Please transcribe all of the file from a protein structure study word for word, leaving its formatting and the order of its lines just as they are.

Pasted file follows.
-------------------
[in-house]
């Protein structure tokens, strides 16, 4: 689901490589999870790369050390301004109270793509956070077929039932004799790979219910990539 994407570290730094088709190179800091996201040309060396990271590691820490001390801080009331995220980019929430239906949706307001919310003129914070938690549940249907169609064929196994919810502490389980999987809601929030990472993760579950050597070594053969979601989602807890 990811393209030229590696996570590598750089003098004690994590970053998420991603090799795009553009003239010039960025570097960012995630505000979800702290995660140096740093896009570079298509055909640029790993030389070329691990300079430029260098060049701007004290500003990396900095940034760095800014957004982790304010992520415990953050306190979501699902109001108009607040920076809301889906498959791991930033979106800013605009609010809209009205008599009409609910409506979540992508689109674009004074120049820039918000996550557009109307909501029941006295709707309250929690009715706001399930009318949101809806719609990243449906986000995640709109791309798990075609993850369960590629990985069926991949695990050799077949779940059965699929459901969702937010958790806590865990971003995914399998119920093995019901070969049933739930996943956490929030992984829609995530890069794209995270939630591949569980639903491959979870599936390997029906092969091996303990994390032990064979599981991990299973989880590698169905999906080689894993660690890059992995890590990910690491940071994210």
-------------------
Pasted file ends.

[in-house]
């Protein structure tokens, strides 16, 4: 689901490589999870790369050390301004109270793509956070077929039932004799790979219910990539 994407570290730094088709190179800091996201040309060396990271590691820490001390801080009331995220980019929430239906949706307001919310003129914070938690549940249907169609064929196994919810502490389980999987809601929030990472993760579950050597070594053969979601989602807890 990811393209030229590696996570590598750089003098004690994590970053998420991603090799795009553009003239010039960025570097960012995630505000979800702290995660140096740093896009570079298509055909640029790993030389070329691990300079430029260098060049701007004290500003990396900095940034760095800014957004982790304010992520415990953050306190979501699902109001108009607040920076809301889906498959791991930033979106800013605009609010809209009205008599009409609910409506979540992508689109674009004074120049820039918000996550557009109307909501029941006295709707309250929690009715706001399930009318949101809806719609990243449906986000995640709109791309798990075609993850369960590629990985069926991949695990050799077949779940059965699929459901969702937010958790806590865990971003995914399998119920093995019901070969049933739930996943956490929030992984829609995530890069794209995270939630591949569980639903491959979870599936390997029906092969091996303990994390032990064979599981991990299973989880590698169905999906080689894993660690890059992995890590990910690491940071994210």